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Congo's Dr Denis Mukwege, EU Human Rights Prizewinner, 'Worried' For Europe Over Anti-Immigration Rhetoric

25/11/2014 17:52 GMT | Updated 25/11/2014 18:59 GMT

STRASBOURG -- Rising anti-immigration rhetoric in Europe is a "worrying" trend that could lead to more discrimination, the Congolese winner of the European Union's most distinguished human rights award has said.

Gynaecologist Dr Denis Mukwege, a five-time Nobel Peace Prize nominee who has treated more than 30,00 victims of sexual violence in war, said he himself had been forced to flee for Sweden after being the victim of an assassination attempt, only returning to his home country some time later.

On the eve of his receiving the Sakharov Prize at the European Parliament in Strasbourg, where immigration has been dominating debate during Tuesday's plenary session, Mukwege told HuffPost UK the solution is "not to build walls around Europe so no one can come in".

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Doctor Denis Mukwege, founder of a pioneering rape victims clinic in the Democratic Republic of Congo

"Solutions have to be to support African countries to build their own economies, so young people don't all want to leave," he warned. "This is completely possible. For those who want to fight immigration, I say the solution, to stop people who are dying in the sea to come over to Europe, is more humanitarian.

"Of course, you can make laws and so on, but someone is coming here because he sees opportunities. You have to create that opportunity in his own country."

Any other action was just "racism", he said, recalling how Chinese tourists were treated in Europe 30 years ago when he first studied there. "At the airport, I could pass immigration with no problems," he said. "Now China has a strong economy, they are received here like princes.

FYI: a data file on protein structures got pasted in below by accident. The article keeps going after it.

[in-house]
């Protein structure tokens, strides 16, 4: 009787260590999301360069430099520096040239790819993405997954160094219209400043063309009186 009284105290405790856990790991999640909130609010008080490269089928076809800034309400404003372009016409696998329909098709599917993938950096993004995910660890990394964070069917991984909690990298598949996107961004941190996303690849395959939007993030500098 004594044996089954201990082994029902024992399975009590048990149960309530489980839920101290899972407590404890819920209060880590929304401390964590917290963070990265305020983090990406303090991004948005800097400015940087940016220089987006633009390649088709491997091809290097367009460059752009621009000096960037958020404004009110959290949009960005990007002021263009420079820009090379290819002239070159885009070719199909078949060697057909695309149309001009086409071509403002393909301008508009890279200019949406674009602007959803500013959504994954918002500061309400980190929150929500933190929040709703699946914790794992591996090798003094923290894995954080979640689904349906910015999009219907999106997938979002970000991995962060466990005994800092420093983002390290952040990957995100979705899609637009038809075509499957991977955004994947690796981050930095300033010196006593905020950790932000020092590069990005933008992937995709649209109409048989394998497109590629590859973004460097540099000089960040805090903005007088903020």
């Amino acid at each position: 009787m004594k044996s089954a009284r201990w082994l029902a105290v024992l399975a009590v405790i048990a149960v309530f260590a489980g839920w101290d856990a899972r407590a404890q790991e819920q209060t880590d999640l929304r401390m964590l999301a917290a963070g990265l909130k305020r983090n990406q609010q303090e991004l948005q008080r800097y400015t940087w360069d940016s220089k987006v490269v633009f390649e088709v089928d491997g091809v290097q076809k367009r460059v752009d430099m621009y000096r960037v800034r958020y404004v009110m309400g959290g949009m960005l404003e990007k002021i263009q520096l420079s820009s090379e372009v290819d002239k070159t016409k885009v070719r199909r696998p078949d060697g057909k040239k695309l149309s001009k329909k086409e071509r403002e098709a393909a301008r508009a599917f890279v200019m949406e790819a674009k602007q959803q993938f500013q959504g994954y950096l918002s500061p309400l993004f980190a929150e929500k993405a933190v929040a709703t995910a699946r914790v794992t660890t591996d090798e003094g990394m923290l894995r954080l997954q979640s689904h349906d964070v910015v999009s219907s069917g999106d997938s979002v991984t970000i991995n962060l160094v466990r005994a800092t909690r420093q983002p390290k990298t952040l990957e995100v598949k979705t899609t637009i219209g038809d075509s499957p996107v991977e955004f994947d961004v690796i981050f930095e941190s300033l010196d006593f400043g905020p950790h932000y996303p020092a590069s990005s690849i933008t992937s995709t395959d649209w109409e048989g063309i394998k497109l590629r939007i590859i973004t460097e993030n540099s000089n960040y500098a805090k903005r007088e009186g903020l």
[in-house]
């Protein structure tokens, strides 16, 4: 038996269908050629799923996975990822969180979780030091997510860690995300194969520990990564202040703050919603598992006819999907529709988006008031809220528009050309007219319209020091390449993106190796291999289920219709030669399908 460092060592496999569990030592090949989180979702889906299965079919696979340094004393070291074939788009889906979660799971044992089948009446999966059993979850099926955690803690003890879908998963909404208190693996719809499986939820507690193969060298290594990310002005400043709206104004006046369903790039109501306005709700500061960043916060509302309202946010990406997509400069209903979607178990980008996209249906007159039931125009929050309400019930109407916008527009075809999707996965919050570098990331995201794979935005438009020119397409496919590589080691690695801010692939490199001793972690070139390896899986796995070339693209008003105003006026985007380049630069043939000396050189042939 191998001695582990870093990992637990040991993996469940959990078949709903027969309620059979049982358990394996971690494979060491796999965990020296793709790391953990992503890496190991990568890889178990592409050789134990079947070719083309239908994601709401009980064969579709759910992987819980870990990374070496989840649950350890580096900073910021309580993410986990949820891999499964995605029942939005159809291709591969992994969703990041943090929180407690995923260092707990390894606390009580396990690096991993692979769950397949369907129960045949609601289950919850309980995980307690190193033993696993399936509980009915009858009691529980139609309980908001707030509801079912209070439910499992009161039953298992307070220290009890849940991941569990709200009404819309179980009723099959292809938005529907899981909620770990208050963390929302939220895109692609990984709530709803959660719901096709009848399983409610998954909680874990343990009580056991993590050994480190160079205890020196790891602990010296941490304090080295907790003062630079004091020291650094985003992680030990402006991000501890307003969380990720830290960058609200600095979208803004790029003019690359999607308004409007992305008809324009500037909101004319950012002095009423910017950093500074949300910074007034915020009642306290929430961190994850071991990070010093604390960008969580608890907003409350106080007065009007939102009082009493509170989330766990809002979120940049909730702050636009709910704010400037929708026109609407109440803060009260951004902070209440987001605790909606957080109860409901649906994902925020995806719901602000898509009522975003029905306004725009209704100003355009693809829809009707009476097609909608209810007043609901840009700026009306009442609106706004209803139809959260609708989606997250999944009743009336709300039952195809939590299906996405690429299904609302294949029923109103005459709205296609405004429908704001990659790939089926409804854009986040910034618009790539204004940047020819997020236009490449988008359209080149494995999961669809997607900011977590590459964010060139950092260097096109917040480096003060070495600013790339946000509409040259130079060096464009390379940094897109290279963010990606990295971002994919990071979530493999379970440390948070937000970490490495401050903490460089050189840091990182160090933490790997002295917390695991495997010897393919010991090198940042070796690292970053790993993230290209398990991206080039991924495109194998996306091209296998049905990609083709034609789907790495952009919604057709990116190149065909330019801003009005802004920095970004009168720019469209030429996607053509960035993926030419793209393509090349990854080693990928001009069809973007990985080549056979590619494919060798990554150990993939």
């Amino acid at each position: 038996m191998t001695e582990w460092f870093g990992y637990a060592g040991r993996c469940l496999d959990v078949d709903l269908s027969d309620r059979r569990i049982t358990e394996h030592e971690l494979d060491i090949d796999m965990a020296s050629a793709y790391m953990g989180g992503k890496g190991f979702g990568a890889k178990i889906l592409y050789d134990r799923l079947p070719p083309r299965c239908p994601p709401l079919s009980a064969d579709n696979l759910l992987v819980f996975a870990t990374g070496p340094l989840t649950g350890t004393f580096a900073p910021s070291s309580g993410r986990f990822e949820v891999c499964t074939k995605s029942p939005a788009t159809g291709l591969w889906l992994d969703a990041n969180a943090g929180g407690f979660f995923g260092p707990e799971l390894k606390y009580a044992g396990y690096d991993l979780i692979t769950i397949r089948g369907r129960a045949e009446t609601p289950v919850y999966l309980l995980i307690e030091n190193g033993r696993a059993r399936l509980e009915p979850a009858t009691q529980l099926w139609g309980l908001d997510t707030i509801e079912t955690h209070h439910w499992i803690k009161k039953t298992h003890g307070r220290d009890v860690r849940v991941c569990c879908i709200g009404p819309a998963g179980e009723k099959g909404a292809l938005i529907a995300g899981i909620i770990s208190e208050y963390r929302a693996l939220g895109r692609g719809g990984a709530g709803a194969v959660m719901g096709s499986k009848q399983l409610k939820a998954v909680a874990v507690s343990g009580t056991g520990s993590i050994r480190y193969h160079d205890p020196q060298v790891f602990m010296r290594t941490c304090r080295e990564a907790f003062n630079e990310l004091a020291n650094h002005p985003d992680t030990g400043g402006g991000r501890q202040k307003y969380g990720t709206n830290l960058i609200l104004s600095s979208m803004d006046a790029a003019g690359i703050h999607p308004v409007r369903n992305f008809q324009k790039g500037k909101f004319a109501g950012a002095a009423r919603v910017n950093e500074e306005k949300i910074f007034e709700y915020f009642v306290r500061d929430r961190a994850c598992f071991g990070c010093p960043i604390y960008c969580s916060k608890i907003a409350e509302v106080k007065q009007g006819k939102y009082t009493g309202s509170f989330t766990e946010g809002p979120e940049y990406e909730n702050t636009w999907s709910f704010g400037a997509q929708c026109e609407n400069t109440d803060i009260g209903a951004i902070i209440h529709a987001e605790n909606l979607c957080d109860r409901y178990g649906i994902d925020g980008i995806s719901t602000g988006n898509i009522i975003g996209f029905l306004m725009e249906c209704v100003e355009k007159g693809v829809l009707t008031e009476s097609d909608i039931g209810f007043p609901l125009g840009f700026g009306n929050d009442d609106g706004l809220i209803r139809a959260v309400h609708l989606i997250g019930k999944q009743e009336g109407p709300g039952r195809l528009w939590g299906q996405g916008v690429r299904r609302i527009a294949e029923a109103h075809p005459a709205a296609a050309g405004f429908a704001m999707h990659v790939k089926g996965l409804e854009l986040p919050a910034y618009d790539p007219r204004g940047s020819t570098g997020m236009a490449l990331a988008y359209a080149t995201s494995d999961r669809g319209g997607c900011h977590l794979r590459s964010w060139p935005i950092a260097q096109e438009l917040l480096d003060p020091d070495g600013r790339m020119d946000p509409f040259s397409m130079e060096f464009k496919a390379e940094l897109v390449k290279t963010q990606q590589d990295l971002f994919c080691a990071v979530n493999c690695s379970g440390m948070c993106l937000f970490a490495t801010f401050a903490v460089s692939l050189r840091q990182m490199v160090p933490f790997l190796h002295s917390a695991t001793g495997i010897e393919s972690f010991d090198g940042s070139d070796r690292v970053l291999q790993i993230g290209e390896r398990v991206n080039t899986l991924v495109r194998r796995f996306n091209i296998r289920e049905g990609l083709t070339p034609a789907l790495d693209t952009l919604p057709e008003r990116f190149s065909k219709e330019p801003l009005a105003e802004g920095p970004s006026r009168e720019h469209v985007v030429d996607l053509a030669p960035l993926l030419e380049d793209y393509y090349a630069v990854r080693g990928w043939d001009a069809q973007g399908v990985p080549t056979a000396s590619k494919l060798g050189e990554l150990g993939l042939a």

"You can see that in each capital, the Chinese are giving huge opportunities to buy, and no one can stop them because of [objections to] immigration.

"This is only 30 years ago, before everyone thought they were coming for underground work, now they are a rich country, things have changed."

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Women and children sit in the Panzi Hospital, run by Mukwege

Mukwege's Panzi Hospital clinic in Bukavu treats thousands of women who have often been the victims of brutal gang rape during the country’s civil war, with Mukwege personally performing up to 10 surgeries every day on women's shattered internal organs after their ordeals.

Congo's Dr Denis Mukwege Treated 30,000 Victims Of War Rape... He's Still Waiting For A Nobel Prize

As the violence in DRC worsened, Mukwege first turned his attention to helping rape victims when a patient arrived at his hospital with her vagina and rectum full of bullets.

Now his clinic treats 3,000 women a year, many of them unable to return home to be cared for by families who reject them due to the stigma of gang rape, so the clinic now provides transitional housing, education, job skills training, small grants and psychological care.

Mukwege paid a heavy price for his outspokenness. His home was attacked by a gang of men who kept his daughters hostage, and lay in wait for his return. As the doctor arrived home, his guard was shot dead by the gang, but the bullet missed Mukwege.